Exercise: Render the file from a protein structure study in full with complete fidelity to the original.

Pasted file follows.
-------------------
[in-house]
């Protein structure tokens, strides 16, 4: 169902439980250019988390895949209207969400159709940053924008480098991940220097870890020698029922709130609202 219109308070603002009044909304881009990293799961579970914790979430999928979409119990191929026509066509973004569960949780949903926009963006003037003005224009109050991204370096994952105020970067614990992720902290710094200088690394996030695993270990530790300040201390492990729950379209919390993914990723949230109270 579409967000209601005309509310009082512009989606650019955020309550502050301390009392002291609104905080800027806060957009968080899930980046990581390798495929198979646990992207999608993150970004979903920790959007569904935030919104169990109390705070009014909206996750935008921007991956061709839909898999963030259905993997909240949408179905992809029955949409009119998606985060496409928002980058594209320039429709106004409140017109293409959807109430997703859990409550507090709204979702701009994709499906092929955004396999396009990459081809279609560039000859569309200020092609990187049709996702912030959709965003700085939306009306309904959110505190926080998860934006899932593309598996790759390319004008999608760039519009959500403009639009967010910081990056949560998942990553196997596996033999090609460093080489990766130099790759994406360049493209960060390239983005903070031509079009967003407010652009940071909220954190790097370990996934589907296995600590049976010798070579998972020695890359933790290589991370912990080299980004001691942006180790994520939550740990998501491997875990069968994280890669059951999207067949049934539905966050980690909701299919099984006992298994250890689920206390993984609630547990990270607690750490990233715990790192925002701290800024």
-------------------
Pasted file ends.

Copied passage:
[in-house]
């Protein structure tokens, strides 16, 4: 169902439980250019988390895949209207969400159709940053924008480098991940220097870890020698029922709130609202 219109308070603002009044909304881009990293799961579970914790979430999928979409119990191929026509066509973004569960949780949903926009963006003037003005224009109050991204370096994952105020970067614990992720902290710094200088690394996030695993270990530790300040201390492990729950379209919390993914990723949230109270 579409967000209601005309509310009082512009989606650019955020309550502050301390009392002291609104905080800027806060957009968080899930980046990581390798495929198979646990992207999608993150970004979903920790959007569904935030919104169990109390705070009014909206996750935008921007991956061709839909898999963030259905993997909240949408179905992809029955949409009119998606985060496409928002980058594209320039429709106004409140017109293409959807109430997703859990409550507090709204979702701009994709499906092929955004396999396009990459081809279609560039000859569309200020092609990187049709996702912030959709965003700085939306009306309904959110505190926080998860934006899932593309598996790759390319004008999608760039519009959500403009639009967010910081990056949560998942990553196997596996033999090609460093080489990766130099790759994406360049493209960060390239983005903070031509079009967003407010652009940071909220954190790097370990996934589907296995600590049976010798070579998972020695890359933790290589991370912990080299980004001691942006180790994520939550740990998501491997875990069968994280890669059951999207067949049934539905966050980690909701299919099984006992298994250890689920206390993984609630547990990270607690750490990233715990790192925002701290800024």